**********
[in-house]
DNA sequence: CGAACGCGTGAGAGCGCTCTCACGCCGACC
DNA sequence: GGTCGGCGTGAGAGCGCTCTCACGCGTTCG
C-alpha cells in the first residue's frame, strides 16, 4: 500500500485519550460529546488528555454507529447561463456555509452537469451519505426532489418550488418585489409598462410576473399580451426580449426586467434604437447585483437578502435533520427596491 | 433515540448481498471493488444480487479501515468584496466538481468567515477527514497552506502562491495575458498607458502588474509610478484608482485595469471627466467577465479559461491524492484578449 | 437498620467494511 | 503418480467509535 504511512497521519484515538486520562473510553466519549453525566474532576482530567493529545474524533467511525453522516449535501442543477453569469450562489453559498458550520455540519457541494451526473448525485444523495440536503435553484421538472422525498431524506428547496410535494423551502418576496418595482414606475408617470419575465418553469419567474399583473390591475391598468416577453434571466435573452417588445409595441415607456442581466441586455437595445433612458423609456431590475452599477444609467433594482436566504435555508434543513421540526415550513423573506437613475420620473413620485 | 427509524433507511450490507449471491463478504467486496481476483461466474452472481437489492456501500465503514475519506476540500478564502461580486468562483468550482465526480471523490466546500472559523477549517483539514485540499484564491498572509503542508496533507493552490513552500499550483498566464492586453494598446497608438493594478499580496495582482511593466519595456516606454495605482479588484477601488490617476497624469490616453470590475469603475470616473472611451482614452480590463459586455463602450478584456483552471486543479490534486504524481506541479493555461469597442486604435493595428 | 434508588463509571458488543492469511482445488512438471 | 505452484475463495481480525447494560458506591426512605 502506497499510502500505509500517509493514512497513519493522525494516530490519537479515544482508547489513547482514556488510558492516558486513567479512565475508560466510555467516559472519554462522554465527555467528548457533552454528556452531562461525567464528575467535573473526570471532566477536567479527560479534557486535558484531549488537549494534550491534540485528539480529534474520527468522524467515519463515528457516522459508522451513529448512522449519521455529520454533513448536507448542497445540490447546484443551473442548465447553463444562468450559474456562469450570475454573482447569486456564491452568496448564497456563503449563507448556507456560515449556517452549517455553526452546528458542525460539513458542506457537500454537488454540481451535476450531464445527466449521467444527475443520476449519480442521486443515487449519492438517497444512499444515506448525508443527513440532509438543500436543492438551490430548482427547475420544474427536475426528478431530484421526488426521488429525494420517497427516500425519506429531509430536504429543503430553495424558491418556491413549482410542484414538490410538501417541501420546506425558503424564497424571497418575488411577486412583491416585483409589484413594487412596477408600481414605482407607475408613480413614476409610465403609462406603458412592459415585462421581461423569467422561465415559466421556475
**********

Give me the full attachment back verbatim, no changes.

[in-house]
DNA sequence: CGAACGCGTGAGAGCGCTCTCACGCCGACC
DNA sequence: GGTCGGCGTGAGAGCGCTCTCACGCGTTCG
C-alpha cells in the first residue's frame, strides 16, 4: 500500500485519550460529546488528555454507529447561463456555509452537469451519505426532489418550488418585489409598462410576473399580451426580449426586467434604437447585483437578502435533520427596491 | 433515540448481498471493488444480487479501515468584496466538481468567515477527514497552506502562491495575458498607458502588474509610478484608482485595469471627466467577465479559461491524492484578449 | 437498620467494511 | 503418480467509535 504511512497521519484515538486520562473510553466519549453525566474532576482530567493529545474524533467511525453522516449535501442543477453569469450562489453559498458550520455540519457541494451526473448525485444523495440536503435553484421538472422525498431524506428547496410535494423551502418576496418595482414606475408617470419575465418553469419567474399583473390591475391598468416577453434571466435573452417588445409595441415607456442581466441586455437595445433612458423609456431590475452599477444609467433594482436566504435555508434543513421540526415550513423573506437613475420620473413620485 | 427509524433507511450490507449471491463478504467486496481476483461466474452472481437489492456501500465503514475519506476540500478564502461580486468562483468550482465526480471523490466546500472559523477549517483539514485540499484564491498572509503542508496533507493552490513552500499550483498566464492586453494598446497608438493594478499580496495582482511593466519595456516606454495605482479588484477601488490617476497624469490616453470590475469603475470616473472611451482614452480590463459586455463602450478584456483552471486543479490534486504524481506541479493555461469597442486604435493595428 | 434508588463509571458488543492469511482445488512438471 | 505452484475463495481480525447494560458506591426512605 502506497499510502500505509500517509493514512497513519493522525494516530490519537479515544482508547489513547482514556488510558492516558486513567479512565475508560466510555467516559472519554462522554465527555467528548457533552454528556452531562461525567464528575467535573473526570471532566477536567479527560479534557486535558484531549488537549494534550491534540485528539480529534474520527468522524467515519463515528457516522459508522451513529448512522449519521455529520454533513448536507448542497445540490447546484443551473442548465447553463444562468450559474456562469450570475454573482447569486456564491452568496448564497456563503449563507448556507456560515449556517452549517455553526452546528458542525460539513458542506457537500454537488454540481451535476450531464445527466449521467444527475443520476449519480442521486443515487449519492438517497444512499444515506448525508443527513440532509438543500436543492438551490430548482427547475420544474427536475426528478431530484421526488426521488429525494420517497427516500425519506429531509430536504429543503430553495424558491418556491413549482410542484414538490410538501417541501420546506425558503424564497424571497418575488411577486412583491416585483409589484413594487412596477408600481414605482407607475408613480413614476409610465403609462406603458412592459415585462421581461423569467422561465415559466421556475